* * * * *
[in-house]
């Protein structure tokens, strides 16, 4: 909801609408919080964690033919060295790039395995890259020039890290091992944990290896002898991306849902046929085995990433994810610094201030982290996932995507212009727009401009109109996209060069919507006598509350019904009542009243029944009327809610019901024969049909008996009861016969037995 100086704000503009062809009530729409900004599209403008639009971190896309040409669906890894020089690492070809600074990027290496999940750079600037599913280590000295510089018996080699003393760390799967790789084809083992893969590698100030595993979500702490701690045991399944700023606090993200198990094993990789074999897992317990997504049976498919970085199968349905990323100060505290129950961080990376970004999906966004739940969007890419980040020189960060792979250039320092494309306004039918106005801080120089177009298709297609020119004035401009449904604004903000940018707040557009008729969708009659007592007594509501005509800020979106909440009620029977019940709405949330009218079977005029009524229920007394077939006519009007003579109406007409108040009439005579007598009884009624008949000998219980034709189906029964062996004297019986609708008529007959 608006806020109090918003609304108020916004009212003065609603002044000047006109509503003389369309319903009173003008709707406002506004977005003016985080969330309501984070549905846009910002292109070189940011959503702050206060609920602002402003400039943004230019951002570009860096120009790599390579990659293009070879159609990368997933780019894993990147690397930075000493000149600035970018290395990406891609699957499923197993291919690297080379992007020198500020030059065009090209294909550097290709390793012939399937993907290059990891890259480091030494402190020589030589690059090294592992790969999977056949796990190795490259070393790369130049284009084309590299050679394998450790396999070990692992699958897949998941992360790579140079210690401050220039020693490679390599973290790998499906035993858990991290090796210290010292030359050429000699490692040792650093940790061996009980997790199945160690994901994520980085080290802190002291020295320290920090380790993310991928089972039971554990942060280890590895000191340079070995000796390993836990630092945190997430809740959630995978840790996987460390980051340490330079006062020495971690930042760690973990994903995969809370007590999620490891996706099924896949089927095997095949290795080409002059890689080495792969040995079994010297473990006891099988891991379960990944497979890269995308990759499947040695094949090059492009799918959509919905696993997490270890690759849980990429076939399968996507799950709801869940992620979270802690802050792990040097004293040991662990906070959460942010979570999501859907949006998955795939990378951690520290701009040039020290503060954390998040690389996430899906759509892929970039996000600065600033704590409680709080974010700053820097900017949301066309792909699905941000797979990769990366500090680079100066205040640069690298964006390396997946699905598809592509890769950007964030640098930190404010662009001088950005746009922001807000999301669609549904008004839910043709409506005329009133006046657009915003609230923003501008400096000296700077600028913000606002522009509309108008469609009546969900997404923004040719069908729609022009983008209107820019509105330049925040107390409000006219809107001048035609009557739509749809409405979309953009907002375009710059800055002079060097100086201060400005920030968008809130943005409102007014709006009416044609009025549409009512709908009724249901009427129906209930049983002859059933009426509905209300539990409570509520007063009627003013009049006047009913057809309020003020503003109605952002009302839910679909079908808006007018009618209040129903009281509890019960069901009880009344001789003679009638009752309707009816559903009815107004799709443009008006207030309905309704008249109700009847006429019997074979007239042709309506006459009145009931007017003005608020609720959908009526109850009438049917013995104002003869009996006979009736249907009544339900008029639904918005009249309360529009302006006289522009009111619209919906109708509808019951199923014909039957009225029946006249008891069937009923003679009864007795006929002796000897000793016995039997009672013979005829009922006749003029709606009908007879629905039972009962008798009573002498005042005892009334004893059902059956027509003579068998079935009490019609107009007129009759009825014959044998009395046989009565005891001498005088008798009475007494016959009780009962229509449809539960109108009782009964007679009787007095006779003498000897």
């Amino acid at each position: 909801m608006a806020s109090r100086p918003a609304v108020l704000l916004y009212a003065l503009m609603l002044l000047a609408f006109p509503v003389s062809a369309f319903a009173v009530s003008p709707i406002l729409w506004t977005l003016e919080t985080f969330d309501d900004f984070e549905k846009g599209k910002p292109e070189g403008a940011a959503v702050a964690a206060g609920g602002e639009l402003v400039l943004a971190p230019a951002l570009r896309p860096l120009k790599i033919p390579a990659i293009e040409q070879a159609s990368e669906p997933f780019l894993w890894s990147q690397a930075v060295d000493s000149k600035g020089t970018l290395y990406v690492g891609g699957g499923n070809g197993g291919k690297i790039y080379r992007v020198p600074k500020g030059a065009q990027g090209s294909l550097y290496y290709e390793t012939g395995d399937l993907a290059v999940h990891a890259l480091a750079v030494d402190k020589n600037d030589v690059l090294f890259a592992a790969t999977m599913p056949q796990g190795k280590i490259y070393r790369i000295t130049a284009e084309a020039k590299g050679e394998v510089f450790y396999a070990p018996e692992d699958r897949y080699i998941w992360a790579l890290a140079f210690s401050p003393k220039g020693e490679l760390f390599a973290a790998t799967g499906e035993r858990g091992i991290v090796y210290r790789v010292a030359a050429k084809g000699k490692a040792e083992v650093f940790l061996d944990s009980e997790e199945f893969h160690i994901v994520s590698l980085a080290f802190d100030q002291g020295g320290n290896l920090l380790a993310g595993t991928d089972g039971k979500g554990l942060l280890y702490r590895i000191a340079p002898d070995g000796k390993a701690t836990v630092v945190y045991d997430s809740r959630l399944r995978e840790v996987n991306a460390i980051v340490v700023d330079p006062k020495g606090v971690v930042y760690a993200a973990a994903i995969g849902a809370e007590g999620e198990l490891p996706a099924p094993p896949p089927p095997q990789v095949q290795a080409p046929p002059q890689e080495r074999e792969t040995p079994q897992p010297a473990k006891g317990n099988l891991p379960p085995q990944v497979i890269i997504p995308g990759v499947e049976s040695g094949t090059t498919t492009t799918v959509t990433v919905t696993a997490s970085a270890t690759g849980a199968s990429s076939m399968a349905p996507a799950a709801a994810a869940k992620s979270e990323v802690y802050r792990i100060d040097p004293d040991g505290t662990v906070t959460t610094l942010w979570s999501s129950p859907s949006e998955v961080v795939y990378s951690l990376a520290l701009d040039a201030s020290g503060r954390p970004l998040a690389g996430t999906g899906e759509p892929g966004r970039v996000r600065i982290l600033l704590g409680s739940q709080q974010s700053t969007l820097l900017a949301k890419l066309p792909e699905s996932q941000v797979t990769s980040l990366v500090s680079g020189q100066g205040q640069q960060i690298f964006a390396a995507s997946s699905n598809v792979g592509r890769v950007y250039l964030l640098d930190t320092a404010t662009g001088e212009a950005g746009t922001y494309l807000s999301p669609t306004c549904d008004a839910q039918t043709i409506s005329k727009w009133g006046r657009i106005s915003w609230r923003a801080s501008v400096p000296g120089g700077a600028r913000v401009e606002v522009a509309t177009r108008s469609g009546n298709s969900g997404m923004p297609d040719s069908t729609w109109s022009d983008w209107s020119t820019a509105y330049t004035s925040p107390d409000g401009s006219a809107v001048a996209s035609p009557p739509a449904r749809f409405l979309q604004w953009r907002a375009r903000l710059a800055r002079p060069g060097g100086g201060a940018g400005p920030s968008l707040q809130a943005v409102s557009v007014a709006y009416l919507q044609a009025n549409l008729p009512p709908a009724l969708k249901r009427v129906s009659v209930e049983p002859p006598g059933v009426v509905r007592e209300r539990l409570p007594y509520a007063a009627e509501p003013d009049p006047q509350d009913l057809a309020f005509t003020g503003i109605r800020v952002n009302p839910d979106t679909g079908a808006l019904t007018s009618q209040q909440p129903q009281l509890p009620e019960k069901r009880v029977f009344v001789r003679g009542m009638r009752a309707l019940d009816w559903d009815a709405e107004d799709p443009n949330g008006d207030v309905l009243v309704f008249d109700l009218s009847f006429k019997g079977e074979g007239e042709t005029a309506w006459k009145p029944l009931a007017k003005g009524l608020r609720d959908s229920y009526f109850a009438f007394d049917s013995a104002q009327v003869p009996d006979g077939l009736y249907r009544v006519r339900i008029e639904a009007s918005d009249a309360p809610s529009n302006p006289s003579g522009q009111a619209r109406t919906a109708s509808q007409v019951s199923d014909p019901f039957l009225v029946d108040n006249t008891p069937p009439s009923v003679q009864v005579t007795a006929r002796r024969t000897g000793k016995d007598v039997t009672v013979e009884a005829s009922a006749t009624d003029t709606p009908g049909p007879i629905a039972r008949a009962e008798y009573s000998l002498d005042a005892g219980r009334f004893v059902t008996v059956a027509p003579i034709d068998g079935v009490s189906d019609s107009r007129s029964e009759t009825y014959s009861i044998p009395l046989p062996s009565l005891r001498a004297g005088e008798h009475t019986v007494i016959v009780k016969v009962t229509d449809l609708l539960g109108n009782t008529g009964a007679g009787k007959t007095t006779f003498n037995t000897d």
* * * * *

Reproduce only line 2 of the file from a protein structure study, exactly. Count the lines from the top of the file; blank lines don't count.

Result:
């Protein structure tokens, strides 16, 4: 909801609408919080964690033919060295790039395995890259020039890290091992944990290896002898991306849902046929085995990433994810610094201030982290996932995507212009727009401009109109996209060069919507006598509350019904009542009243029944009327809610019901024969049909008996009861016969037995 100086704000503009062809009530729409900004599209403008639009971190896309040409669906890894020089690492070809600074990027290496999940750079600037599913280590000295510089018996080699003393760390799967790789084809083992893969590698100030595993979500702490701690045991399944700023606090993200198990094993990789074999897992317990997504049976498919970085199968349905990323100060505290129950961080990376970004999906966004739940969007890419980040020189960060792979250039320092494309306004039918106005801080120089177009298709297609020119004035401009449904604004903000940018707040557009008729969708009659007592007594509501005509800020979106909440009620029977019940709405949330009218079977005029009524229920007394077939006519009007003579109406007409108040009439005579007598009884009624008949000998219980034709189906029964062996004297019986609708008529007959 608006806020109090918003609304108020916004009212003065609603002044000047006109509503003389369309319903009173003008709707406002506004977005003016985080969330309501984070549905846009910002292109070189940011959503702050206060609920602002402003400039943004230019951002570009860096120009790599390579990659293009070879159609990368997933780019894993990147690397930075000493000149600035970018290395990406891609699957499923197993291919690297080379992007020198500020030059065009090209294909550097290709390793012939399937993907290059990891890259480091030494402190020589030589690059090294592992790969999977056949796990190795490259070393790369130049284009084309590299050679394998450790396999070990692992699958897949998941992360790579140079210690401050220039020693490679390599973290790998499906035993858990991290090796210290010292030359050429000699490692040792650093940790061996009980997790199945160690994901994520980085080290802190002291020295320290920090380790993310991928089972039971554990942060280890590895000191340079070995000796390993836990630092945190997430809740959630995978840790996987460390980051340490330079006062020495971690930042760690973990994903995969809370007590999620490891996706099924896949089927095997095949290795080409002059890689080495792969040995079994010297473990006891099988891991379960990944497979890269995308990759499947040695094949090059492009799918959509919905696993997490270890690759849980990429076939399968996507799950709801869940992620979270802690802050792990040097004293040991662990906070959460942010979570999501859907949006998955795939990378951690520290701009040039020290503060954390998040690389996430899906759509892929970039996000600065600033704590409680709080974010700053820097900017949301066309792909699905941000797979990769990366500090680079100066205040640069690298964006390396997946699905598809592509890769950007964030640098930190404010662009001088950005746009922001807000999301669609549904008004839910043709409506005329009133006046657009915003609230923003501008400096000296700077600028913000606002522009509309108008469609009546969900997404923004040719069908729609022009983008209107820019509105330049925040107390409000006219809107001048035609009557739509749809409405979309953009907002375009710059800055002079060097100086201060400005920030968008809130943005409102007014709006009416044609009025549409009512709908009724249901009427129906209930049983002859059933009426509905209300539990409570509520007063009627003013009049006047009913057809309020003020503003109605952002009302839910679909079908808006007018009618209040129903009281509890019960069901009880009344001789003679009638009752309707009816559903009815107004799709443009008006207030309905309704008249109700009847006429019997074979007239042709309506006459009145009931007017003005608020609720959908009526109850009438049917013995104002003869009996006979009736249907009544339900008029639904918005009249309360529009302006006289522009009111619209919906109708509808019951199923014909039957009225029946006249008891069937009923003679009864007795006929002796000897000793016995039997009672013979005829009922006749003029709606009908007879629905039972009962008798009573002498005042005892009334004893059902059956027509003579068998079935009490019609107009007129009759009825014959044998009395046989009565005891001498005088008798009475007494016959009780009962229509449809539960109108009782009964007679009787007095006779003498000897």